When a big Powerball jackpot drawing is just hours away, last-minute dreamers crowd around convenience-store countertops, claiming tickets and fantasizing about how to spend the fortune.
A similar mad scramble is taking place after U.S. Rep. Mike Rogers, R-Brighton, made a surprise announcement last week that he will not seek re-election. With less than a month before the filing deadline, a gaggle of politicians who had no plans to run for Congress are now thinking, “Somebody has to win, so why not me?”
Democrats are the biggest dreamers: The 8th district reportedly has just a 46.2 percent Democratic base. All things being equal, this yields nearly an 8-point advantage for the Republican, and this year is an off-year election, with a lame-duck Democratic president dealing with approval ratings in the low 40s.
So replacing Rogers with a Democrat will likely require pairing a particularly strong Democrat against a uniquely reckless Republican.
Crazy candidates can come of crazy opportunity: Witness Missouri Republican Todd Akin blowing apart strong GOP hopes to pick up a U.S. Senate seat in 2012 by infamously implying rape was unlikely to cause pregnancy. But the list of Republicans lining up at the last minute for the Rogers seat all appear to be people who more or less paid close attention during high school sex ed class.
Former Michigan Senate Majority Leader Mike Bishop, R-Rochester, deserves more credit from conservatives than he often receives. One of his first moves after taking over the top post in the Michigan Senate in 2007 was to publicly declare his support for making Michigan into a Right to Work state. When Right to Work became reality in 2012, there was still barely enough support in the Republican-dominated Michigan Senate, despite a supermajority Mr. Bishop helped put there during his last term in charge.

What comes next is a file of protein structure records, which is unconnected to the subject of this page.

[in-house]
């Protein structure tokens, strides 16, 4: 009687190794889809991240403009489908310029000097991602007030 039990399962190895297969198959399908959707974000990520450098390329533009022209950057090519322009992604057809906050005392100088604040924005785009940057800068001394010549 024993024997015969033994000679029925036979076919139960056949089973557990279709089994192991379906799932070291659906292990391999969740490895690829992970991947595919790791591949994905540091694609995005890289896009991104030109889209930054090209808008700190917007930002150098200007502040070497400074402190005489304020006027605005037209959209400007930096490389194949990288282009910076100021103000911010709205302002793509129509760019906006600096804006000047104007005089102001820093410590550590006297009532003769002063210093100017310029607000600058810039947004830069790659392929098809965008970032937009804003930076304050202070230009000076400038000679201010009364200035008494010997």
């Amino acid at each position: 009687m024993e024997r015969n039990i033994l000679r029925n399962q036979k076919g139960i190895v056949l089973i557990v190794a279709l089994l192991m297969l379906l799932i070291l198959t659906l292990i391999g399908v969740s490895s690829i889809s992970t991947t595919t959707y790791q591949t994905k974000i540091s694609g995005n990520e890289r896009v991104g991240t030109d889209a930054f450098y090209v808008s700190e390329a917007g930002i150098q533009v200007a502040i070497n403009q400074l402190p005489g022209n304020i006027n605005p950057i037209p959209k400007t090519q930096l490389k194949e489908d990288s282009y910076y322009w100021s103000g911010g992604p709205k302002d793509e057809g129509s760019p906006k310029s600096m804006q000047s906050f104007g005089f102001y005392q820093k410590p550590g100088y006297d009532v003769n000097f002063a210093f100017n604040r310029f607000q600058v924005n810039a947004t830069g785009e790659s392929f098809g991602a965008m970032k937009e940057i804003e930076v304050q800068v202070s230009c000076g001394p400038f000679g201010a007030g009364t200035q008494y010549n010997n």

Getting out in front of Right to Work in 2007 wasn’t putting a finger in the political wind. It was an effort to drag his fellow Republicans where they were not yet ready to go, and when he didn’t yet have votes to get there. Political “leadership” is often just following the will of other politicians who put you in power, but Bishop demonstrated the real thing.
State Sen. Joe Hune, R-Hamburg, was 22 when he decided to enter a race for a seat in the Michigan House of Representatives in 2002. He demonstrated skills well beyond his years and beyond most other people seeking similar jobs by winning – and then winning every election since. Last year, he was one of just three Michigan state lawmakers to obtain a perfect score from the American Conservative Union. If he wants to be a congressman, then it’s foolhardy to bet against him.
The most interesting potential congressman is state Rep. Tom McMillin, R-Rochester Hills. He arrived at the Michigan Capitol as one of the state’s best-known social and fiscal conservatives. Yet a more libertarian-leaning evolution has occurred since, with McMillin taking a peek into such issues as decriminalizing marijuana possession and creating more oversight of SWAT raids.
Finally, Saul Anuzis managed the Michigan Republican Party during most of the difficult years of the Granholm governorship. Like Bishop, he receives insufficient credit for advancing conservative causes against enemy fire. Anuzis was recently Michigan’s GOP national committeeman, but was deemed insufficiently pure by delegates who cast him aside and installed Dave Agema in his place.
So it’s quite possible for Michigan Republicans to find a highly flawed nominee and then lose the Rogers seat. They just don’t seem to be doing it.
Ken Braun was a legislative aide for a Republican lawmaker in the Michigan House and worked for the Mackinac Center for Public Policy. He has assisted in a start-up effort to encourage employers to provide economic education to employees, and is currently the director of policy for InformationStation.org. His employer is not responsible for what he says here, on Facebook, or Twitter … or in Spartan Stadium on game days. This article originally appeared on mlive.com.